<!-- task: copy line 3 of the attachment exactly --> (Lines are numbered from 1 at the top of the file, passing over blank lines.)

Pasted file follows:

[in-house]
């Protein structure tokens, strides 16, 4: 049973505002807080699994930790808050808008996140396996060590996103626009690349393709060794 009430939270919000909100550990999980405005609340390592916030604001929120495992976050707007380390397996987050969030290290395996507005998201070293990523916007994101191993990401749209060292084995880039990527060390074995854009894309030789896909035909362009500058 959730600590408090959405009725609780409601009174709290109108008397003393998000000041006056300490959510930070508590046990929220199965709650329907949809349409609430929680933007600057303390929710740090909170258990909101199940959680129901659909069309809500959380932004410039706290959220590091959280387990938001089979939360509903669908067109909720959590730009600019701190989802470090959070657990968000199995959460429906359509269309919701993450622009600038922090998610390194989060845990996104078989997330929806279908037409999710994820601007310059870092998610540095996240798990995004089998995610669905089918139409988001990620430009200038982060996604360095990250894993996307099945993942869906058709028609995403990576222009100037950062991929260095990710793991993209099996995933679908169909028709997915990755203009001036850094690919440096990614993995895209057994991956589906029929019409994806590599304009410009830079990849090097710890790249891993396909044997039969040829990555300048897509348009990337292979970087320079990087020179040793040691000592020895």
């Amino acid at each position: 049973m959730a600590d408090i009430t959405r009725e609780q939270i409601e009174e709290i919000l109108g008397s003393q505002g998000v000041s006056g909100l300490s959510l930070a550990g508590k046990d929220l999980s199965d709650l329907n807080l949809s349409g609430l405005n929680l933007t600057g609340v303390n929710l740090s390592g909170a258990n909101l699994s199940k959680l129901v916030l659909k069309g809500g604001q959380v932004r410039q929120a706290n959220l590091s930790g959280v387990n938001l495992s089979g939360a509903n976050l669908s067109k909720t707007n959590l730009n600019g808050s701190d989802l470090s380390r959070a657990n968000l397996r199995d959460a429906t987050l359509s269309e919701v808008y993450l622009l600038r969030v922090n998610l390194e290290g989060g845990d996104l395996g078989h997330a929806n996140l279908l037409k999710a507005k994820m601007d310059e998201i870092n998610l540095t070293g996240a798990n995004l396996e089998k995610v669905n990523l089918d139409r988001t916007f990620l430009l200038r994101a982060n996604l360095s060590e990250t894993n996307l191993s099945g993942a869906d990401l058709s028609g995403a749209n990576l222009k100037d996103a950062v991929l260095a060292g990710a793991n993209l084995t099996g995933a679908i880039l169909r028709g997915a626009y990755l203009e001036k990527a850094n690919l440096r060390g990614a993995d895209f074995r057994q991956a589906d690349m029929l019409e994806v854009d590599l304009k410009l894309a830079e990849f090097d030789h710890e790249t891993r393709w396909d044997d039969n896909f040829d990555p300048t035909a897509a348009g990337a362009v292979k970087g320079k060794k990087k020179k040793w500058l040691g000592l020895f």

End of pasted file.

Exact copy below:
């Amino acid at each position: 049973m959730a600590d408090i009430t959405r009725e609780q939270i409601e009174e709290i919000l109108g008397s003393q505002g998000v000041s006056g909100l300490s959510l930070a550990g508590k046990d929220l999980s199965d709650l329907n807080l949809s349409g609430l405005n929680l933007t600057g609340v303390n929710l740090s390592g909170a258990n909101l699994s199940k959680l129901v916030l659909k069309g809500g604001q959380v932004r410039q929120a706290n959220l590091s930790g959280v387990n938001l495992s089979g939360a509903n976050l669908s067109k909720t707007n959590l730009n600019g808050s701190d989802l470090s380390r959070a657990n968000l397996r199995d959460a429906t987050l359509s269309e919701v808008y993450l622009l600038r969030v922090n998610l390194e290290g989060g845990d996104l395996g078989h997330a929806n996140l279908l037409k999710a507005k994820m601007d310059e998201i870092n998610l540095t070293g996240a798990n995004l396996e089998k995610v669905n990523l089918d139409r988001t916007f990620l430009l200038r994101a982060n996604l360095s060590e990250t894993n996307l191993s099945g993942a869906d990401l058709s028609g995403a749209n990576l222009k100037d996103a950062v991929l260095a060292g990710a793991n993209l084995t099996g995933a679908i880039l169909r028709g997915a626009y990755l203009e001036k990527a850094n690919l440096r060390g990614a993995d895209f074995r057994q991956a589906d690349m029929l019409e994806v854009d590599l304009k410009l894309a830079e990849f090097d030789h710890e790249t891993r393709w396909d044997d039969n896909f040829d990555p300048t035909a897509a348009g990337a362009v292979k970087g320079k060794k990087k020179k040793w500058l040691g000592l020895f």